Is transitional justice a measurement of democracy?

 

Current definitions of democracies often focus on electoral process and victory, but might not the response to past repression be more important? A number of the world’s countries have a legacy of corrupted political institutions and repressive governments. Today, many of these countries including Egypt, Syria and Tunisia are rising from these legacies. Since the post-communist world, democracy has been promoted as the governance system the above-mentioned countries should transition to for a peaceful future. More recently, societies and international development actors have begun to use transitional justice to effectuate the desire for societal stability, political transformation and trust among men, women and children who have ill-suffered during these legacies.

Since democracy and transitional justice are being presented as two practices most appropriate to rebuild countries from their experiences with past violent and repressive governments, it is worth exploring the relationship between the two.  As a plausible starting point, this article suggests that transitional justice is a measurement of democracy.

In plain language, democracy is a governance system that favors individual rights through civic engagement, gender representation and free market access to jobs, health and education[1]. Transitional justice is a series of processes that countries implement to address their specific experiences with past political institutions usually with grave crimes and atrocious violence against citizens[2].

Democracy and transitional justice are compatible because they are both fundamentally concerned with accountability and transparency and they both promote freedom human rights.

The National Endowment for Democracy (NED)—an international actor that has been promoting democracy since 1983—promotes democracy through party building and candidate training, programs of voter and civic education, monitoring of elections, and efforts to involve citizens in monitoring the reform process[3]. The United Nations Development Programme (UNDP) employs a similar strategy, but one that is compounded with socioeconomic programs[4].

There are currently at least 32 truth commissions in countries all over the world, the first being created in Uganda in 1974. These commissions investigate disappearances and crimes of torture and abuse against humanity[5]. Other practices of transitional justice include criminal prosecution and historical inquiries to provide closure to societies about what happened to their loved ones, and reparation and reconciliation programs in effort to make victims whole[6].

Democracy promotes accountability and transparency in its demand for openness and inclusion of all citizens through the electoral process. Transitional justice promotes accountability and transparency through the criminal prosecutions, truth-seeking commissions and historical inquiries.

In light of these compatible features, there is still a definite distinction between democracy and transitional justice. Democracy is concerned with the entire citizenry of a country, whereas transitional justice is concerned with a small group of the citizenry—those directly affected. Despite the fact that transitional justice can effectuate democracy or that government officials might be deterred to avoid prosecution and jail time, all of which will benefit the whole, this distinction remains. But nevertheless, it is prima facie evidence that societies are moving towards a democratic system of governance when there are effective systems in place for victims to receive redress; an accountable and transparent system to identify and halting human rights violations through prosecutions; and fostering individual and national reconciliation[7].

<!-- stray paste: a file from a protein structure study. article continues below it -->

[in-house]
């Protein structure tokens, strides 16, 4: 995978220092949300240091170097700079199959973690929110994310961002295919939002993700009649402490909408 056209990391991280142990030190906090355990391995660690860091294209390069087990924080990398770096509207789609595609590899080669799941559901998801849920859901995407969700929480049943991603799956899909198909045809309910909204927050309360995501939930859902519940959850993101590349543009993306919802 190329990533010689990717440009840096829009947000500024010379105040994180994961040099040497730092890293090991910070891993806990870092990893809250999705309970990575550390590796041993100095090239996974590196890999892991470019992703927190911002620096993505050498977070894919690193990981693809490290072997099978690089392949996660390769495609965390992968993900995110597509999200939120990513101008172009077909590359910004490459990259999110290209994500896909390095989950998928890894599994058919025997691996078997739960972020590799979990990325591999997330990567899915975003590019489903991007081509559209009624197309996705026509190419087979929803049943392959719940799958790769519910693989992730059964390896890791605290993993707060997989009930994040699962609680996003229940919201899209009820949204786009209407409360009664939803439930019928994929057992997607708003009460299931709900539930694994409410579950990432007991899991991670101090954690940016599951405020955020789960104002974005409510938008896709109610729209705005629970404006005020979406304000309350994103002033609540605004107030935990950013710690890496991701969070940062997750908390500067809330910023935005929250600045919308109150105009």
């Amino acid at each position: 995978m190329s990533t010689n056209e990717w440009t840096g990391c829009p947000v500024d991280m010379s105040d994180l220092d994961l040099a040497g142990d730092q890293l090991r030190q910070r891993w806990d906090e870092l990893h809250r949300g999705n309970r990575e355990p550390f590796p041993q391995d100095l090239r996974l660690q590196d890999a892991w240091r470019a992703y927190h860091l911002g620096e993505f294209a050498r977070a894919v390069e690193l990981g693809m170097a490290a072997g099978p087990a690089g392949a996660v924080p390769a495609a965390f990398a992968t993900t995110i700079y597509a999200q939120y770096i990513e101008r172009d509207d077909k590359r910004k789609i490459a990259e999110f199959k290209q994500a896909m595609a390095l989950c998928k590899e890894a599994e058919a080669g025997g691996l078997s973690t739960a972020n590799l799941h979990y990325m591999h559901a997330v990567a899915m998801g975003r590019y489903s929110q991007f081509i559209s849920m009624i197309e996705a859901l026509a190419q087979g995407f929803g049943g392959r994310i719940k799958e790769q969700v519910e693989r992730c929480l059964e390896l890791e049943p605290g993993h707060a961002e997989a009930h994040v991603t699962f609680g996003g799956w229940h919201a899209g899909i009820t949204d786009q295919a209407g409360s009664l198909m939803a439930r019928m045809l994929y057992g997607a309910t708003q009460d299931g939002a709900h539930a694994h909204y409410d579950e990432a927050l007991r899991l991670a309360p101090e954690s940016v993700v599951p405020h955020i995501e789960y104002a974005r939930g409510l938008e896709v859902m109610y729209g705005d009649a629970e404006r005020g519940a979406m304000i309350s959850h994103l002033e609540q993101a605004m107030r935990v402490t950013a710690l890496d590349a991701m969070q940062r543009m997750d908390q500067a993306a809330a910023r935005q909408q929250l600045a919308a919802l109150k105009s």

Democracy is a lengthy process; and so where transitional justice practices are implemented and are effective and permanent, is no doubt a measurement of how close a country is to rising out of a repressive and violent government and towards democracy—a more open and peaceful governance system.

Accordingly, it is plausible to label transitional justice as a measurement of democracy because it is telling of whether a country is ripe for democracy.

 

 

 

 

 


[1]United Nations Development Programme, Section on Our Work, Democratic Governance, available at http://www.undp.org/content/undp/en/home/ourwork/democraticgovernance/overview.html (last visited Feb. 22, 2013).

[2]International Center for Transitional Justice, Section on Transitional Justice, What is Transitional Justice, available at http://ictj.org/about/transitional-justice?gclid=CJGjo6vymbMCFa5QOgod7jsA9g (last visited Feb. 22, 2013).

[3]The National Endowment for Democracy, Section on Democracy, 2012 Strategy Document, available at http://www.ned.org/docs/strategy/2012StrategyDocument.pdf (last visited Jan. 5, 2013).

[4]United Nations Development Programme, Section on Our Work, Democratic Governance, available at http://www.undp.org/content/undp/en/home/ourwork/democraticgovernance/overview.html (last visited Feb. 22, 2013).

[5]Amnesty International, Section on Transitional Justice, Truth Commissions, available at http://www.amnesty.org/en/international-justice/issues/truth-commissions (last visited Jan. 5, 2013)

[6]Ruti Teitel, Transitional Justice 223 (2002).

[7] Ruti Teitel, Transitional Justice 214 (2002).

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